PL20 – 25th February 2003.

Posted by admin in Property Letters | February 25th 2003

Dear All,

Vicky and I have been in Cannes over a week now, and have spent most of our time trying to speed up and finalise the signing and transfer of the apartments which we have already bought for people. The bureaucracy has taken longer than expected on many of them due to a variety of problems which will not occur again as everyone in the loop – ourselves, our agents, banks and notaries – have learned a great deal, and will not let those delays occur again. It will be smoother in future.

Where are we, and what have we got in our group now?

5 apartments are furnished and being rented as of now. We are very excited. Four of the five will have paying guests next week, delegates from the UK to the GSM annual congress. (Had these apartments been anywhere else on the Cote d’Azur, I think it’s fair to say that they would not have been booked in February – conferences are a big factor here, as is the climate). Of the 5, two were bought furnished and ready to go, and 3 have had to be renovated and completely furnished from scratch, and that has taught us a great deal about costings and time delays.
2 apartments are starting to be renovated now, and will be ready in about eight weeks.
5 apartments have been approved by the lending bank and the notaries, and transfer will be affected in the next two weeks. Three of them need building work, four require furnishing, and only one is ready to go.
4 apartments will be ready to transfer very shortly thereafter. The later ones have been much quicker, and have basically caught up with the earlier apartments.
2 apartments (possibly 3 or more) have been offered to us to manage and rent out with ours by some English owners. It is our intention to do as well for them as for any of us, and enjoy the advantages to all of us of increasing the size and variety of what we have to offer.

We have looked at quite a number of properties for sale in the last week, and continue to do so. Quite a few are simply deficient in one area or another, but those that we feel are well worth considering both as an investment and as an income generator I will detail at the end of this letter. I must say that we are finding it a little more difficult to find the right quality and price now.

Cannes in January, going into February is quite beautiful! (We have, probably like you, been watching the European weather reports – of deep snow, chill winds, and blizzards and freezing temperatures all over). Today we have a cold wind for the first time, but the sun is shining. Since we have been here it has been warm (about 13 degrees) and people are already on the beaches at the weekends basking in the afternoon warmth. The Croisette is getting busier by the day, and the gardens are looking spectacular as usual. We expected to see them looking wintry, but in fact that’s not the case – Vicky was so surprised to see tens of thousands of Cyclamens, Pansies and Primroses in marvelous bloom. It really is true that this little corner enjoys a very special micro-climate, protected from the rest of Europe by “les Alpes Maritimes”.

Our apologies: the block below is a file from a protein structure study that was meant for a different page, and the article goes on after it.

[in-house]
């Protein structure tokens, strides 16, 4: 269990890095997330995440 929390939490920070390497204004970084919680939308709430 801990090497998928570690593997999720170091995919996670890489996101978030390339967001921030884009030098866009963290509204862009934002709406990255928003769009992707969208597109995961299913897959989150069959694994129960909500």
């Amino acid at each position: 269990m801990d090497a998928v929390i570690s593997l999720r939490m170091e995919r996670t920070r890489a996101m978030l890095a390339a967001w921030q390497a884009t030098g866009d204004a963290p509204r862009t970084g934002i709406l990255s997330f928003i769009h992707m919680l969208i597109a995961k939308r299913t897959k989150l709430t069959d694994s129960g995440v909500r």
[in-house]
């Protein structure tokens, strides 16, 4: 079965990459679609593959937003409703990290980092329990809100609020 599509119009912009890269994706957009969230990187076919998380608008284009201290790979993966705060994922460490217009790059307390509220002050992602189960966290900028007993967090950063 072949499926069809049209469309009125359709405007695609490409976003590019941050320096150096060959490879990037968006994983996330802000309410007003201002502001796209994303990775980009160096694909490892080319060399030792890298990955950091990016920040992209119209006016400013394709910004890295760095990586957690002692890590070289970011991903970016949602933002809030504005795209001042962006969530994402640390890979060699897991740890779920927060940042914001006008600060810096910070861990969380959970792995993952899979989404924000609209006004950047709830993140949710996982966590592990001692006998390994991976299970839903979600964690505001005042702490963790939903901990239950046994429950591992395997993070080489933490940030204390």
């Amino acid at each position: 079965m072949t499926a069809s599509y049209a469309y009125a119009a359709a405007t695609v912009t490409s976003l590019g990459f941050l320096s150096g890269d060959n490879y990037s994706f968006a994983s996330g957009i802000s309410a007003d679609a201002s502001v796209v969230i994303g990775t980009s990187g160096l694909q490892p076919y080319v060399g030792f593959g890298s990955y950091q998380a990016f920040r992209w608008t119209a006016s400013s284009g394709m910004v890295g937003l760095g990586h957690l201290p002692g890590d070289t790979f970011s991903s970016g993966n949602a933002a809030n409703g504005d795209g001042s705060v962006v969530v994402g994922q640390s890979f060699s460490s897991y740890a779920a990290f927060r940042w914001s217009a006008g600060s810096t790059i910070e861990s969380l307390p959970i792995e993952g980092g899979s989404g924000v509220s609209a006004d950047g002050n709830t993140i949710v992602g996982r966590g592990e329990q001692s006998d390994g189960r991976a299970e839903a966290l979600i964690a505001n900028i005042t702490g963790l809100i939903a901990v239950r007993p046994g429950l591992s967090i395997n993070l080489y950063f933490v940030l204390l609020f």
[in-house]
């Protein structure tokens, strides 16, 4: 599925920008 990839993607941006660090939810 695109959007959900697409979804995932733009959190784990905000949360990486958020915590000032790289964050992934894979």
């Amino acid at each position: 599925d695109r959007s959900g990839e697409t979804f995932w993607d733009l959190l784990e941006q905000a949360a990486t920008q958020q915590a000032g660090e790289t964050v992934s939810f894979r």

Our website – www.azur-online.com is increasingly worth going in to look at. Lao has been adding to it and now has four of the apartments photographed and on it and the fifth will be on this week or early next. They look great, and you get a very good idea of our “product” (and investment) from the photos on the web.
(For owners in La Brise, of whom we are four now, we were pleased to find on our arrival that the renovations to the building as a whole which had been promised have been done – entrance greatly smartened up and all stairways and halls painted.)

I am confident that every one of the apartments is worth more now than the sum of their purchase price and the cost of their renovations. Some have cost less and some more, but they are all a very good investment.
I also think that it is clear that the Euro is a good currency to be in – we have seen how it has performed against sterling and the US dollar over the 3 years of its existence. We have also seen what has happened to the stock markets in the same period, and I am happy to be in property, and extremely pleased to have found this lovely little corner of Europe to do it in.

Steve and Avril have had a very productive few months here, and I thank them for all they have done to blaze the trail for us, particularly with regard to organizing and overseeing the renovations to the three apartments that have needed it so far. It has at times been frustrating for them, and they have sometimes been let down by the builder, but they have completed the apartments now, and the hard won result is very pleasing. Needless to say we will be using another building firm for the next apartments, and they come highly recommended (but so did the first one!) so we will see.
They leave next week for the UK, and we wish them everything of the best.

Future Management. As I said in my last letter we are developing a very interesting liaison with some people locally who have been successful in the business here for many years, and who have asked us to work with them. They are good people, and our relationship is growing. We had a productive meeting with them and our accountant earlier this week. (This is where we are benefiting from having the impact that size gives us – enough apartments to be noticed).